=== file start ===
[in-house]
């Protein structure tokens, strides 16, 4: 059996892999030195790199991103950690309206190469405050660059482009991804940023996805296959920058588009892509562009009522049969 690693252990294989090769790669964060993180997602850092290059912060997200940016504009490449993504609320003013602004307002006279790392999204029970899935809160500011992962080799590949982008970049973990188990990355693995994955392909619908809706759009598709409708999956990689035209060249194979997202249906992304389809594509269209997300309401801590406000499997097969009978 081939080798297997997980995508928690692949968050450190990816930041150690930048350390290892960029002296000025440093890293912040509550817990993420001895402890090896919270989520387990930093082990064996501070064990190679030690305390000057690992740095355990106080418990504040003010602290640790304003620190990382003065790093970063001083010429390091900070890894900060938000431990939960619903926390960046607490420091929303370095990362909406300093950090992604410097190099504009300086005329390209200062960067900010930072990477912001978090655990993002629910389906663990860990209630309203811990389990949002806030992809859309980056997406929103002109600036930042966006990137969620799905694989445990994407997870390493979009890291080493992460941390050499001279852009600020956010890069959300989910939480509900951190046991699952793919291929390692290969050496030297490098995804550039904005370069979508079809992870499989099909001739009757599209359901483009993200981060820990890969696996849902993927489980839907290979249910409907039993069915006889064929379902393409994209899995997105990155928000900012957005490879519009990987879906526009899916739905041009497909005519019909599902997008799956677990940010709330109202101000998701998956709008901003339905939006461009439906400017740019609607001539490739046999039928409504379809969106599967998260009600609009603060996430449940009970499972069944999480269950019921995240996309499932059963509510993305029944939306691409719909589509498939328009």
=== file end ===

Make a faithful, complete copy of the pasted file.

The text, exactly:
[in-house]
């Protein structure tokens, strides 16, 4: 059996892999030195790199991103950690309206190469405050660059482009991804940023996805296959920058588009892509562009009522049969 690693252990294989090769790669964060993180997602850092290059912060997200940016504009490449993504609320003013602004307002006279790392999204029970899935809160500011992962080799590949982008970049973990188990990355693995994955392909619908809706759009598709409708999956990689035209060249194979997202249906992304389809594509269209997300309401801590406000499997097969009978 081939080798297997997980995508928690692949968050450190990816930041150690930048350390290892960029002296000025440093890293912040509550817990993420001895402890090896919270989520387990930093082990064996501070064990190679030690305390000057690992740095355990106080418990504040003010602290640790304003620190990382003065790093970063001083010429390091900070890894900060938000431990939960619903926390960046607490420091929303370095990362909406300093950090992604410097190099504009300086005329390209200062960067900010930072990477912001978090655990993002629910389906663990860990209630309203811990389990949002806030992809859309980056997406929103002109600036930042966006990137969620799905694989445990994407997870390493979009890291080493992460941390050499001279852009600020956010890069959300989910939480509900951190046991699952793919291929390692290969050496030297490098995804550039904005370069979508079809992870499989099909001739009757599209359901483009993200981060820990890969696996849902993927489980839907290979249910409907039993069915006889064929379902393409994209899995997105990155928000900012957005490879519009990987879906526009899916739905041009497909005519019909599902997008799956677990940010709330109202101000998701998956709008901003339905939006461009439906400017740019609607001539490739046999039928409504379809969106599967998260009600609009603060996430449940009970499972069944999480269950019921995240996309499932059963509510993305029944939306691409719909589509498939328009």